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Liberating the Land or Absorbing a Community

Managing North African Migration and the Bidonvilles in Paris's Banlieues

Melissa K. Byrnes

Keywords: COMMUNITY IDENTITY; HOUSING POLICY; IMMIGRATION; NORTH AFRICANS; URBAN DEVELOPMENT

Abstract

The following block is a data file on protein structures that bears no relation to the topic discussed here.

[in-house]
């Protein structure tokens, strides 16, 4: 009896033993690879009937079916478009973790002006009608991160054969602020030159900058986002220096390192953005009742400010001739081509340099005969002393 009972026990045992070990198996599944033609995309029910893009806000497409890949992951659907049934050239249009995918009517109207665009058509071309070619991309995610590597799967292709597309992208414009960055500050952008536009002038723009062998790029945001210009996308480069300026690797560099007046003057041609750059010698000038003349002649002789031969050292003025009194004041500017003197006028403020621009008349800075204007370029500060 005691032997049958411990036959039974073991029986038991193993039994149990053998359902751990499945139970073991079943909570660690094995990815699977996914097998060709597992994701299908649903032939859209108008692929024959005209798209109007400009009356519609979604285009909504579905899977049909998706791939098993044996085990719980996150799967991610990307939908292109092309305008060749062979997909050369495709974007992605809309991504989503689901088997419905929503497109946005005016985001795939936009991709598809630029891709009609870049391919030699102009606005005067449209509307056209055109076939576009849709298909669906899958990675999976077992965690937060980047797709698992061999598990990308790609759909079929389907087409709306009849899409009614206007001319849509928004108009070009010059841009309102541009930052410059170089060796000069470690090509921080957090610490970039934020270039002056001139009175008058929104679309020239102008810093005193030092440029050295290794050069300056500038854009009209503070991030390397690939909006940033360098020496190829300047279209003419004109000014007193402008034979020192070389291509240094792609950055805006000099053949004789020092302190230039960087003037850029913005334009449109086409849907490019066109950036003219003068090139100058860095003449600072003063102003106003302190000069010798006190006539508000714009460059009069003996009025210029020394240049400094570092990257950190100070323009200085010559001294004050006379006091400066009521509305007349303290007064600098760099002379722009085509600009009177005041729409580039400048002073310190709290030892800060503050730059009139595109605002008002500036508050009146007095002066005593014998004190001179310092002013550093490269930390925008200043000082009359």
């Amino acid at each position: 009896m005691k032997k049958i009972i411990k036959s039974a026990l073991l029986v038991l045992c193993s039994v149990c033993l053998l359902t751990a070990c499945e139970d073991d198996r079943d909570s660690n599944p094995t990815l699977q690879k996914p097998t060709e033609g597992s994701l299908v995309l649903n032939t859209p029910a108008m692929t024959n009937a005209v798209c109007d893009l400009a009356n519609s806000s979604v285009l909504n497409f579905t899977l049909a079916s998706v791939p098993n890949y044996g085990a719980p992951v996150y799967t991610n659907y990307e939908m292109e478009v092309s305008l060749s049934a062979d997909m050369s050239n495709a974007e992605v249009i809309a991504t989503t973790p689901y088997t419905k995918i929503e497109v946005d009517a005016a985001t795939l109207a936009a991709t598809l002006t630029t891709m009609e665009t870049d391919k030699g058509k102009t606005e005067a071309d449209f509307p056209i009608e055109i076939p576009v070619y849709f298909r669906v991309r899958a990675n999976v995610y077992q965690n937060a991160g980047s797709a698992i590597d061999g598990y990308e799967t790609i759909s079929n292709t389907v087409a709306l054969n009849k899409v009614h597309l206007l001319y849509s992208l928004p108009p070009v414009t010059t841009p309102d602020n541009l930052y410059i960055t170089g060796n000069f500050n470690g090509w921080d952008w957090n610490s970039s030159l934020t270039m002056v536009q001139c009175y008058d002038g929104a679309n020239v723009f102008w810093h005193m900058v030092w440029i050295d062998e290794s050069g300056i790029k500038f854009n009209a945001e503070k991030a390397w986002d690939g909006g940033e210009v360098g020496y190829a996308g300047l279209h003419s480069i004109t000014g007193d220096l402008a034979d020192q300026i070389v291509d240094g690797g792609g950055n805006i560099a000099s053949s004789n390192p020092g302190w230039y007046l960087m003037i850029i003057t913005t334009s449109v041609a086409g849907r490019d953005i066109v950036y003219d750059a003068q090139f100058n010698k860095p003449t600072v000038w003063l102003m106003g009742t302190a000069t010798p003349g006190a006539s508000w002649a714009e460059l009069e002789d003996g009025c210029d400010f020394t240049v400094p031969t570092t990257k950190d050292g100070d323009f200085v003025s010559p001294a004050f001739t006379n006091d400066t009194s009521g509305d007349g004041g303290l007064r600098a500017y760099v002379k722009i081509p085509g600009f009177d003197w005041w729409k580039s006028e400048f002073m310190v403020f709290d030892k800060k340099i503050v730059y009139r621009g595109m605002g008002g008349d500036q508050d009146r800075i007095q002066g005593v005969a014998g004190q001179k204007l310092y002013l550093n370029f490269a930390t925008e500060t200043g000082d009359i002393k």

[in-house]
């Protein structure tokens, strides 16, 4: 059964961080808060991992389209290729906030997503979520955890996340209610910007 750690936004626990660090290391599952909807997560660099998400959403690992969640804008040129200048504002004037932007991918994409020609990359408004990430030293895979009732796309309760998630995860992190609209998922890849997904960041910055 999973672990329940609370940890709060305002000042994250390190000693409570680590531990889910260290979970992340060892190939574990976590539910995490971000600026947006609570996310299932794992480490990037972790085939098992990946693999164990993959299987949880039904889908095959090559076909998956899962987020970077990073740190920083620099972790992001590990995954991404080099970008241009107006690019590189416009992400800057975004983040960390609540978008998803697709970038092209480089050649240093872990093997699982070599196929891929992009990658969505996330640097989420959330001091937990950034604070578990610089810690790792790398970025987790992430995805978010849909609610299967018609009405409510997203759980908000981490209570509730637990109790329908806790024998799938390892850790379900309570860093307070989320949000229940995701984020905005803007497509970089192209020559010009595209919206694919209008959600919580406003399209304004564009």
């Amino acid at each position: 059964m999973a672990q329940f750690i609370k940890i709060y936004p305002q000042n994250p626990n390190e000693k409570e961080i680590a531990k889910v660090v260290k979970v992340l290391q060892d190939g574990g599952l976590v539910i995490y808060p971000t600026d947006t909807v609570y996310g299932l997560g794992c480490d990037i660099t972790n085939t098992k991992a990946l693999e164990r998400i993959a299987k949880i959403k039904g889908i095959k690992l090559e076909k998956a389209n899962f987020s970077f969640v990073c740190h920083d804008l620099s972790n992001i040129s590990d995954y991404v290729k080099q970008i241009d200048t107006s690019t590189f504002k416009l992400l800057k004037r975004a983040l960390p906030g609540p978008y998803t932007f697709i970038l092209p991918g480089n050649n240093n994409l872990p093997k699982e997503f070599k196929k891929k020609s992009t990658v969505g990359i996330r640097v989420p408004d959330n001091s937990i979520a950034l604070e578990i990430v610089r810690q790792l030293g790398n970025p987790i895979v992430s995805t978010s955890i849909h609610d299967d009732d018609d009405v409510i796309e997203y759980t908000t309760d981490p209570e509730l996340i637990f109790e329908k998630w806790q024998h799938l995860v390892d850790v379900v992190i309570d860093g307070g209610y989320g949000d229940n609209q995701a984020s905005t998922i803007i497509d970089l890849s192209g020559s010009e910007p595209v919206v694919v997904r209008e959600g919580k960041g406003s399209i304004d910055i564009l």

In the late-1950s, the Parisian suburbs of Saint-Denis and Asnières-sur-Seine launched major urban renovation projects to eliminate the bidonvilles, shantytowns that often housed North African migrants. While Asnières viewed the bidonville occupants as obstacles to modernization, Saint-Denis billed its efforts as a humanitarian project to provide migrants with better housing and to support migrants' rights and social welfare. Officials in Asnières used their renovation plans to bring new, metropolitan French, families into the reclaimed areas and redistribute the single male workers outside their city. Dionysien officials, however, aimed at inclusion, providing new accommodation within the city for many families and a majority of workers. The renovation efforts in these two cities demonstrate the diversity of French reactions to North African migrants, suggest the existence of alternative notions of local community identity, and highlight the importance of the Algerian War in defining France's migration framework.

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